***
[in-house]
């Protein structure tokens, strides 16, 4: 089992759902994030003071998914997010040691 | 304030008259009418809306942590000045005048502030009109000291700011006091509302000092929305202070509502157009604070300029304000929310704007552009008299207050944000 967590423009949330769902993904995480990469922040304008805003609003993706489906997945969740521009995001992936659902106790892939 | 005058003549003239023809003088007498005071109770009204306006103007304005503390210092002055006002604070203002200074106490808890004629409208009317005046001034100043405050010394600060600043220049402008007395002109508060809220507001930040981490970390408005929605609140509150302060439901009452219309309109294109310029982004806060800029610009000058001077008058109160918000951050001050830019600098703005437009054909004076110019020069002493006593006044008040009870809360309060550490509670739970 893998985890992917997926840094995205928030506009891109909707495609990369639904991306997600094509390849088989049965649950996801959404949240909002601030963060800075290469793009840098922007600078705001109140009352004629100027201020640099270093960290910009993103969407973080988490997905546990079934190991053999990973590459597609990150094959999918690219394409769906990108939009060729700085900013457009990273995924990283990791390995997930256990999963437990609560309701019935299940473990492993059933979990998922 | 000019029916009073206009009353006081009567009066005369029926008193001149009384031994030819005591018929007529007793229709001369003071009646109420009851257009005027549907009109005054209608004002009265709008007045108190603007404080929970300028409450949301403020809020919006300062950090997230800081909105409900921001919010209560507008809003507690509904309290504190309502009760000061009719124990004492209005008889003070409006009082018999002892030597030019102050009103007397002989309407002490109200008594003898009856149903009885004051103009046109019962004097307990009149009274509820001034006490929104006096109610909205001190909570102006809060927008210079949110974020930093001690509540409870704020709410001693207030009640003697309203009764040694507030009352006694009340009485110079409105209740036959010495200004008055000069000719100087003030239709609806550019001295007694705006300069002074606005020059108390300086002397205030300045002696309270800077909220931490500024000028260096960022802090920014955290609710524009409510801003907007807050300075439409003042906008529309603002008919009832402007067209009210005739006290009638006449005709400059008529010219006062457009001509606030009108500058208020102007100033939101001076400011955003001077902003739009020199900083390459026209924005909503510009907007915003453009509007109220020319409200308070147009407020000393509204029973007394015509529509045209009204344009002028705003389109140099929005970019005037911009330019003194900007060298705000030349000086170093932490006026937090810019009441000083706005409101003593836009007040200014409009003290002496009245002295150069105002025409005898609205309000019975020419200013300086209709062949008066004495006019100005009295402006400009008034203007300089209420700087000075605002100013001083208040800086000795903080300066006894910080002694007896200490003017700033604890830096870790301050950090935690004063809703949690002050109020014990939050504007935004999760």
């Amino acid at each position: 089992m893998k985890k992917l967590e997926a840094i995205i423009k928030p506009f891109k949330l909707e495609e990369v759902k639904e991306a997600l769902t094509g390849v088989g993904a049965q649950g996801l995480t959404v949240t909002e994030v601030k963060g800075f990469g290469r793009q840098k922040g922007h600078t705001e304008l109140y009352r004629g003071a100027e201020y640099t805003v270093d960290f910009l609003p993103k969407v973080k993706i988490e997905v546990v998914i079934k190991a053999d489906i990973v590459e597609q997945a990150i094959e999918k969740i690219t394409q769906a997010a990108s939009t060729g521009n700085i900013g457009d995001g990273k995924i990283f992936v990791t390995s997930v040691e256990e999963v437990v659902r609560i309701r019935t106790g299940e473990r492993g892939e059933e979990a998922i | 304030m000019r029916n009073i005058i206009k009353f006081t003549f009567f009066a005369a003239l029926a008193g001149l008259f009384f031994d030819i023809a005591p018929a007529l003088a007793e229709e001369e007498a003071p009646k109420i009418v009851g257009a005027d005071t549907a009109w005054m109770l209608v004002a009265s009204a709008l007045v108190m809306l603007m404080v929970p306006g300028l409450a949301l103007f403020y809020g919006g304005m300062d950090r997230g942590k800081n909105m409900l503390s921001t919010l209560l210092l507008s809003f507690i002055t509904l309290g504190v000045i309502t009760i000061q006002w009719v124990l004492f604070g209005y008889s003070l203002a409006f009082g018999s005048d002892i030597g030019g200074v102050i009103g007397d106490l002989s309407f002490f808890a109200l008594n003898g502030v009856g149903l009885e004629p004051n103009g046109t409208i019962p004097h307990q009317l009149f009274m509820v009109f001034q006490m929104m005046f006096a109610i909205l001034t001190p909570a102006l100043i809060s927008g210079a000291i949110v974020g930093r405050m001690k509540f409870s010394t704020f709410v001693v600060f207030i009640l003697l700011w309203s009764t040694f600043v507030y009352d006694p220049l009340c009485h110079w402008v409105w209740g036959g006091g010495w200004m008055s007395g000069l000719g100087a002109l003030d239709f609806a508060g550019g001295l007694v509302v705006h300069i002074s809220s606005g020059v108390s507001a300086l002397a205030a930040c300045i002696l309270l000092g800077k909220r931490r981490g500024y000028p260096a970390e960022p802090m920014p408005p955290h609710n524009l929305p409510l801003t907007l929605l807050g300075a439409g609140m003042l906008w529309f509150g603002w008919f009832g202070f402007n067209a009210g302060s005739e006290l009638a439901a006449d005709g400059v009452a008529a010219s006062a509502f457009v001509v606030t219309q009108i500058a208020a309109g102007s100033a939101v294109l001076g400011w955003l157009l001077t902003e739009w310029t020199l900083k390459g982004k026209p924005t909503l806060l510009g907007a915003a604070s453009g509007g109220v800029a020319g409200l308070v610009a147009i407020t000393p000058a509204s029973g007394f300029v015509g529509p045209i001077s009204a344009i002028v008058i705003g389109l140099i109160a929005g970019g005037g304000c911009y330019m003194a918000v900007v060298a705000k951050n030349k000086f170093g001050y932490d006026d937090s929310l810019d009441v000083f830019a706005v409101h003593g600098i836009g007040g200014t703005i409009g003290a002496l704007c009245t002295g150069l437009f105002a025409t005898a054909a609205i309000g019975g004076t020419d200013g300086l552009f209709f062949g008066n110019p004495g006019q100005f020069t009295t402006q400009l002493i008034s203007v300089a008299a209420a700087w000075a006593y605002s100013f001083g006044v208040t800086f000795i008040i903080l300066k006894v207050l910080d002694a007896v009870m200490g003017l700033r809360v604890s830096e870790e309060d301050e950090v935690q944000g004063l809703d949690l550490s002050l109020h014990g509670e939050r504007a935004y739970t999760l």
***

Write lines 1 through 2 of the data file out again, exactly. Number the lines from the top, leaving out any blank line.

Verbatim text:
[in-house]
């Protein structure tokens, strides 16, 4: 089992759902994030003071998914997010040691 | 304030008259009418809306942590000045005048502030009109000291700011006091509302000092929305202070509502157009604070300029304000929310704007552009008299207050944000 967590423009949330769902993904995480990469922040304008805003609003993706489906997945969740521009995001992936659902106790892939 | 005058003549003239023809003088007498005071109770009204306006103007304005503390210092002055006002604070203002200074106490808890004629409208009317005046001034100043405050010394600060600043220049402008007395002109508060809220507001930040981490970390408005929605609140509150302060439901009452219309309109294109310029982004806060800029610009000058001077008058109160918000951050001050830019600098703005437009054909004076110019020069002493006593006044008040009870809360309060550490509670739970 893998985890992917997926840094995205928030506009891109909707495609990369639904991306997600094509390849088989049965649950996801959404949240909002601030963060800075290469793009840098922007600078705001109140009352004629100027201020640099270093960290910009993103969407973080988490997905546990079934190991053999990973590459597609990150094959999918690219394409769906990108939009060729700085900013457009990273995924990283990791390995997930256990999963437990609560309701019935299940473990492993059933979990998922 | 000019029916009073206009009353006081009567009066005369029926008193001149009384031994030819005591018929007529007793229709001369003071009646109420009851257009005027549907009109005054209608004002009265709008007045108190603007404080929970300028409450949301403020809020919006300062950090997230800081909105409900921001919010209560507008809003507690509904309290504190309502009760000061009719124990004492209005008889003070409006009082018999002892030597030019102050009103007397002989309407002490109200008594003898009856149903009885004051103009046109019962004097307990009149009274509820001034006490929104006096109610909205001190909570102006809060927008210079949110974020930093001690509540409870704020709410001693207030009640003697309203009764040694507030009352006694009340009485110079409105209740036959010495200004008055000069000719100087003030239709609806550019001295007694705006300069002074606005020059108390300086002397205030300045002696309270800077909220931490500024000028260096960022802090920014955290609710524009409510801003907007807050300075439409003042906008529309603002008919009832402007067209009210005739006290009638006449005709400059008529010219006062457009001509606030009108500058208020102007100033939101001076400011955003001077902003739009020199900083390459026209924005909503510009907007915003453009509007109220020319409200308070147009407020000393509204029973007394015509529509045209009204344009002028705003389109140099929005970019005037911009330019003194900007060298705000030349000086170093932490006026937090810019009441000083706005409101003593836009007040200014409009003290002496009245002295150069105002025409005898609205309000019975020419200013300086209709062949008066004495006019100005009295402006400009008034203007300089209420700087000075605002100013001083208040800086000795903080300066006894910080002694007896200490003017700033604890830096870790301050950090935690004063809703949690002050109020014990939050504007935004999760």